Guest Post: Without my two moms, I would not be the man I am today
December 03, 2013
Editors' Note: This post was written by Dan Pologe, a student at Clark University in Worcester, Massachusetts. Dan grew up in Milwaukee, Wisconsin and was raised by his two mothers, Wendy Pologe and Mary Thoreson. Wendy and Mary shared their story and photograph with Shall Not Be Recognized, a photo portfolio and exhibit by Will Fellows and Jeff Pearcy from Fall 2007 focusing on why marriage matters in Wisconsin. Freedom to Marry revisited the exhibit and checked in with the couples earlier this year. Here, Wendy and Mary share an essay their son Dan wrote about growing up with two mothers.
As a child, it never occurred to me that my family was different.
Like a lot of kids, I grew up with two parents, who were devoted to my every move and always wanted the best for me in life. It just happened that instead of having a mom and a dad I had two moms. My mothers are the two strongest women I have ever met. Without the support of their families they persevered as parents making sure to raise me with morals of justice and equality. I admire them for their resilience, courage and ability to combat adversity. To me they are revolutionary, making the decision to start a family in an era where society does not recognize their relationship, a problem that persists to this day.
The question I’m most often asked when I share my story is simply what do I call my moms: Mary and Wendy or mom and mommy. How did my family differ from other families? I learned from an early age the importance of putting the toilet seat down. Oh, and Mother’s Day is just as significant a holiday as Thanksgiving or the 4th of July. Most importantly my mothers raised me under the guiding principles of non-violence, honesty, and respect for humankind. These values are not based on color, creed, or socio economic status; rather, it came from the concept that as human beings we are equals and the choices we make in life define who we are as people.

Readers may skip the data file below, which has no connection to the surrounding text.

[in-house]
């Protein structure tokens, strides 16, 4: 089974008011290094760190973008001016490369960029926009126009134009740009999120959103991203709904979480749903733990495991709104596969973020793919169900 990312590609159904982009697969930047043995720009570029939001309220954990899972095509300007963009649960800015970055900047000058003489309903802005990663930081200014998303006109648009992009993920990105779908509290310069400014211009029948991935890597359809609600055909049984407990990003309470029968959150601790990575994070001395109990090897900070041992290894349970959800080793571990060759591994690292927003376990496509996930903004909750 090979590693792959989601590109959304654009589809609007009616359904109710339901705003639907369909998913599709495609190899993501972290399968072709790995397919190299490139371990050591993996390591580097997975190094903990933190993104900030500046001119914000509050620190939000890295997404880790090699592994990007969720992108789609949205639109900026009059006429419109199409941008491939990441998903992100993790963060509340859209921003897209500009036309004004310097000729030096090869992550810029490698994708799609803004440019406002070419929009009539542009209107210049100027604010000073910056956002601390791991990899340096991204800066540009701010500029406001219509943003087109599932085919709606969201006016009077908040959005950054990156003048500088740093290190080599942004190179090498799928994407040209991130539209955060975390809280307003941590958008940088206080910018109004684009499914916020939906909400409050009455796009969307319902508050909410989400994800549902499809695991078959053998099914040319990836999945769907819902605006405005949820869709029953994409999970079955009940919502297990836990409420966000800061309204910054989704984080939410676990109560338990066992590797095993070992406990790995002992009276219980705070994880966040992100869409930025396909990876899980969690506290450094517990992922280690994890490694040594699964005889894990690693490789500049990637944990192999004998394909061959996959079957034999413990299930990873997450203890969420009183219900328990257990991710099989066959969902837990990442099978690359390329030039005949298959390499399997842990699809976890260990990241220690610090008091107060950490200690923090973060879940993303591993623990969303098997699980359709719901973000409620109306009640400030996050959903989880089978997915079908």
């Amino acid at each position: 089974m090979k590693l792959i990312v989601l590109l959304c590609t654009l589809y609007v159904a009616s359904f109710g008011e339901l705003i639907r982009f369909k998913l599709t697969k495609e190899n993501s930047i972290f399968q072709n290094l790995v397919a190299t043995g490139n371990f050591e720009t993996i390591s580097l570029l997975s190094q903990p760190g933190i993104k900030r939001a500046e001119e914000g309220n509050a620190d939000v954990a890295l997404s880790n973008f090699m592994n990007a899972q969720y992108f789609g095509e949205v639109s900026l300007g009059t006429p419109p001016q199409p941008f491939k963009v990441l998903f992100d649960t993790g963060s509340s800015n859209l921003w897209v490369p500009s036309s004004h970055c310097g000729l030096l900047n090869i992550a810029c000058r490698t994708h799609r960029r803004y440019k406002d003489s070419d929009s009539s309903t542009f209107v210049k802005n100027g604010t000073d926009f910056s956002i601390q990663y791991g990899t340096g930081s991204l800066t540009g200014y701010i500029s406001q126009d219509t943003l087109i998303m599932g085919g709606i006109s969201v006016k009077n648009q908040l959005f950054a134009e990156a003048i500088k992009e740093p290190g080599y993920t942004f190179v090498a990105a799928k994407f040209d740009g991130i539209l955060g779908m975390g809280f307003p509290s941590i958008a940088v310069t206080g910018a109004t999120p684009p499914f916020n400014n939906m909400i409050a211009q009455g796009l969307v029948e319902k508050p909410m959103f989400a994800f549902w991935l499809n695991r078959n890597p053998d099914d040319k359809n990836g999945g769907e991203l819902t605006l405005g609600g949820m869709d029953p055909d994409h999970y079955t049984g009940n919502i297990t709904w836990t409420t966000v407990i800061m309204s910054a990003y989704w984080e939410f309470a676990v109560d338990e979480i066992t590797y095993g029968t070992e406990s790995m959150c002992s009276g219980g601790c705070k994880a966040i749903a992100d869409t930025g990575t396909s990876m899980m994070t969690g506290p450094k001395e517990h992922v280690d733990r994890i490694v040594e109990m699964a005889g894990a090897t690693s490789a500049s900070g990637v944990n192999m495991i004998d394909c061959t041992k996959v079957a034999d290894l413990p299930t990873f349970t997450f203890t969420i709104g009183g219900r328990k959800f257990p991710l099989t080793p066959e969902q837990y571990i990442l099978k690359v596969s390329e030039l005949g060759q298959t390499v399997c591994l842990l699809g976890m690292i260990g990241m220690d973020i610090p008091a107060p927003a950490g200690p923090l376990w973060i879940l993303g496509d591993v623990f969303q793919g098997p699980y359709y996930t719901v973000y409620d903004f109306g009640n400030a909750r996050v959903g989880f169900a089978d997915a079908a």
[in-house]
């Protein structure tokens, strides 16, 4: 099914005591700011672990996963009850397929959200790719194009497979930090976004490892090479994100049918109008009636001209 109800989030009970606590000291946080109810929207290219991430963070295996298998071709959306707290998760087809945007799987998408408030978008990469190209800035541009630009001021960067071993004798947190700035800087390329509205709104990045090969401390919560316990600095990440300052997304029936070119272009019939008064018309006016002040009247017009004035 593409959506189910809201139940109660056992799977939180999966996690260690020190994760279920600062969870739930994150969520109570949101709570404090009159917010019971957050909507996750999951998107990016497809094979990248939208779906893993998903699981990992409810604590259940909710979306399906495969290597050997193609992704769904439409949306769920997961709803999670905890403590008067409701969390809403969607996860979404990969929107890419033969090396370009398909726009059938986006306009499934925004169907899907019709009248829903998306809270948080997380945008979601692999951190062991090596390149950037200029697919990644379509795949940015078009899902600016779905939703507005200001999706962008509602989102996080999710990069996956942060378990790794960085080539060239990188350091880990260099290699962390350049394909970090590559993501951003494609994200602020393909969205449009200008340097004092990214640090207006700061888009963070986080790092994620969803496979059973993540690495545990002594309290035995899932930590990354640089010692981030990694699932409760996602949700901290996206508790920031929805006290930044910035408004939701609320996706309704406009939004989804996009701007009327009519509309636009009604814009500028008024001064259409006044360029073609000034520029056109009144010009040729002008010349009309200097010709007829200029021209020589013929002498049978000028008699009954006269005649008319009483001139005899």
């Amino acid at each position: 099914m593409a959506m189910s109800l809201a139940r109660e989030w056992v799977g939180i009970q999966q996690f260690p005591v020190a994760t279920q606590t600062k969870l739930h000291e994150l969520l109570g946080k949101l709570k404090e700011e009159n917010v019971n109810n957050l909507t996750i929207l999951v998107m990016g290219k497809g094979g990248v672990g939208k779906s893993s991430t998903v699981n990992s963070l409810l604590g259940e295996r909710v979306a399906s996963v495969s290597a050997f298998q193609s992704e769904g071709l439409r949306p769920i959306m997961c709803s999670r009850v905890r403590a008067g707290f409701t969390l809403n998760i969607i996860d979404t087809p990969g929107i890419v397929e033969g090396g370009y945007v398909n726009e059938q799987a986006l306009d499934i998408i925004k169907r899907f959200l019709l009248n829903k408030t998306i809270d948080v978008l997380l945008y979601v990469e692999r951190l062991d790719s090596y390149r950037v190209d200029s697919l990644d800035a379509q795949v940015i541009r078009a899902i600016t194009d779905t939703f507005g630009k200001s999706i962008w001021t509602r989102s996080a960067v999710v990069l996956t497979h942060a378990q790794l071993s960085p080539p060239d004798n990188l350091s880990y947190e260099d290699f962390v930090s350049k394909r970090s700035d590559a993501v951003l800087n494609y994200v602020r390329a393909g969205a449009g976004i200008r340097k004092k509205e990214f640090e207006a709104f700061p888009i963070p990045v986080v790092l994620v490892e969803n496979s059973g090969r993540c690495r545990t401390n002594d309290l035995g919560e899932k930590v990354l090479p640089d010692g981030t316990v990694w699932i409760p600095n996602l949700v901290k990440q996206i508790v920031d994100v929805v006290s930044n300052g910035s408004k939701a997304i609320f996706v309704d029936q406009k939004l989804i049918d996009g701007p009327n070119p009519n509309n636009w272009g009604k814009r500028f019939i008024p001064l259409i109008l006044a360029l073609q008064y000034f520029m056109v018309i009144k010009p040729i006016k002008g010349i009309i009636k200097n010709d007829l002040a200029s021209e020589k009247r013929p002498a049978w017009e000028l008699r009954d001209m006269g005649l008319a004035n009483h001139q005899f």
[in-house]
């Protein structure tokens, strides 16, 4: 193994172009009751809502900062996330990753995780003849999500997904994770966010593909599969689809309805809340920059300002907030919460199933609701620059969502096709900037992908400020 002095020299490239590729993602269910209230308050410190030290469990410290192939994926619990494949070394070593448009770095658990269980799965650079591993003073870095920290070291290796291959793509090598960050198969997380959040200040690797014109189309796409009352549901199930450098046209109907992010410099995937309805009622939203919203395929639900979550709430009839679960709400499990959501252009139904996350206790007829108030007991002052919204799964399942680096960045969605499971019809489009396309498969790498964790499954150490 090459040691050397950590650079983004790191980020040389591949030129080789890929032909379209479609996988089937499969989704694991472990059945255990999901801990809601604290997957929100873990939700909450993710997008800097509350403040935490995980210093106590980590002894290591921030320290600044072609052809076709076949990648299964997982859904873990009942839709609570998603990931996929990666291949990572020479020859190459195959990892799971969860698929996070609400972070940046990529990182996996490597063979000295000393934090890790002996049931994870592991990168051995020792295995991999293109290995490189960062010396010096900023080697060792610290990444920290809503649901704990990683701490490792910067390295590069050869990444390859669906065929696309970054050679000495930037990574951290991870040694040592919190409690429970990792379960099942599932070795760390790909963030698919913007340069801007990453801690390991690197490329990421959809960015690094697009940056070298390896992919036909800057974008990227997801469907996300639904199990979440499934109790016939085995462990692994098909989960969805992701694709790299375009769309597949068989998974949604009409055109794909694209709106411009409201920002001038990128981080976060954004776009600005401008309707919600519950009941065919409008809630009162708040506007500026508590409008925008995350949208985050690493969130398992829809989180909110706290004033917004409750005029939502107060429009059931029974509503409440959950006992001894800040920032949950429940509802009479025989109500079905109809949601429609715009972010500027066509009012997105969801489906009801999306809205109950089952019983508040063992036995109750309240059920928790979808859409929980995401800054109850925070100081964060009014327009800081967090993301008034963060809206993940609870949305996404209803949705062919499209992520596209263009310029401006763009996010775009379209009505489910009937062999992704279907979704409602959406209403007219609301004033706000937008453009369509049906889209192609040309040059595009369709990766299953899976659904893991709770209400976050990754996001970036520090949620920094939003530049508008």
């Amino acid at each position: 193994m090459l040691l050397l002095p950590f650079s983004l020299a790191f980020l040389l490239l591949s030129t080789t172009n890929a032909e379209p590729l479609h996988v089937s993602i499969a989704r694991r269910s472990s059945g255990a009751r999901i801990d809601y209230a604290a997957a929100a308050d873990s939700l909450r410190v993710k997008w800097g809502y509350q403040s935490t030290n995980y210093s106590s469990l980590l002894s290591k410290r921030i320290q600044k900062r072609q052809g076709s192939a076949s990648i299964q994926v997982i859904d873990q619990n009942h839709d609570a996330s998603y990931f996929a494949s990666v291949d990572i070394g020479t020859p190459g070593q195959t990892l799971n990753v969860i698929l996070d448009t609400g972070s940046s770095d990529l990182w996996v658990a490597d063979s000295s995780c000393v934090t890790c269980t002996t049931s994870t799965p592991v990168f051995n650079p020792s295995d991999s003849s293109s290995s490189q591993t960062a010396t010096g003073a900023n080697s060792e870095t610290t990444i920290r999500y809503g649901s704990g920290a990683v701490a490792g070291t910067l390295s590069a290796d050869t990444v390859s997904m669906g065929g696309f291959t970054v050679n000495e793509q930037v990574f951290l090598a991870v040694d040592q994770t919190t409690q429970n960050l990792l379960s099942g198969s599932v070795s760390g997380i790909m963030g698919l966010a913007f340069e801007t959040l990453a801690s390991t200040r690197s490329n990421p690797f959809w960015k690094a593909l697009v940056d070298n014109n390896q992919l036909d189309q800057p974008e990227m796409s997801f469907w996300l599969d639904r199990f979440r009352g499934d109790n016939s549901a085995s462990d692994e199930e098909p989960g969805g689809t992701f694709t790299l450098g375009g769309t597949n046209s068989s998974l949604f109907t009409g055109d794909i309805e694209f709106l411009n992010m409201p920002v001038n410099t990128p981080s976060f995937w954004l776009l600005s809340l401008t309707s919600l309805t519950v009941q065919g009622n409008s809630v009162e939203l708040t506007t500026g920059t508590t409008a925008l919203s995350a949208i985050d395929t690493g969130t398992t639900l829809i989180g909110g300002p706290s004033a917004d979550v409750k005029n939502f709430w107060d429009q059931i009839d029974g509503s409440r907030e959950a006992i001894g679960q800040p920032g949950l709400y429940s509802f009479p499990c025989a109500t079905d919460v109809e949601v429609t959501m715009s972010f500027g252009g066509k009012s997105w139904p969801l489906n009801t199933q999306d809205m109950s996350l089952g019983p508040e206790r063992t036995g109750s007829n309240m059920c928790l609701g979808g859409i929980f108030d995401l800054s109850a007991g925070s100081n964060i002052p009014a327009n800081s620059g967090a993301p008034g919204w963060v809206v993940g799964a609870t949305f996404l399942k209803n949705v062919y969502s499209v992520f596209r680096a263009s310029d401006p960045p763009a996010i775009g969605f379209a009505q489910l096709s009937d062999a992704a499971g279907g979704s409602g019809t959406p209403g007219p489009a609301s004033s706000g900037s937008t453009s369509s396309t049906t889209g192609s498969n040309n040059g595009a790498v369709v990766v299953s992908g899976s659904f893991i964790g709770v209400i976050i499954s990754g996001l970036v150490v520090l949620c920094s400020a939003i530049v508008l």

Having two moms wasn’t always easy. Things were especially difficult in elementary and middle school. There were times I wished I didn’t have two moms. But the reason I had these thoughts wasn’t because of my moms - it was because of how other people reacted to my moms. There is no inherent problem with having same-sex parents. It’s about whether or not you are accepted or rejected by your community.
I dealt with homophobia like others deal with racism or sexism. Indeed, my mothers’ love gave me hope and also the determination to understand that who I am is defined by the choices I make, not the genders of my parents. The path I have followed and love I garnered from my parents is what matters, not the sexual orientation of my biological parents.
I was able to overcome all this adversity by taking the love and acceptance that my parents instilled in me and sharing those values with others. For me, having two mothers makes it easier to not be biased, or to realize when I am and how to change that. Issues of race and class became my points of passion. I sought to empower and educate my peers, working for collective change. I wanted to level the playing field and make sure those who fight a similar uphill battle were not alone.
Yes, it is true my upbringing might be different from the "norm," but the love I received and strong values that have helped to define who I am today was not. Here is a reminder of the power that I have, the power we all have is evident in our ability to shape the narrative that describes the human condition of love. My moms have told me that they see our generation as the hope of the future, and attending a liberal institution such as Clark has reaffirmed this notion.
Together, we can challenge convention and conquer any obstacle- no matter how difficult it may be. The fight for equality is my fight and your fight is just as important. Together we can make strides for a better future and be a part at changing the course of history.
I owe everything to the love and support of my two moms. Without them I would not be the man I am today.
This article was originally published by the Clark University Office of Intercultural Affairs. Reprinted with permission by Wendy Pologe and Mary Thoreson.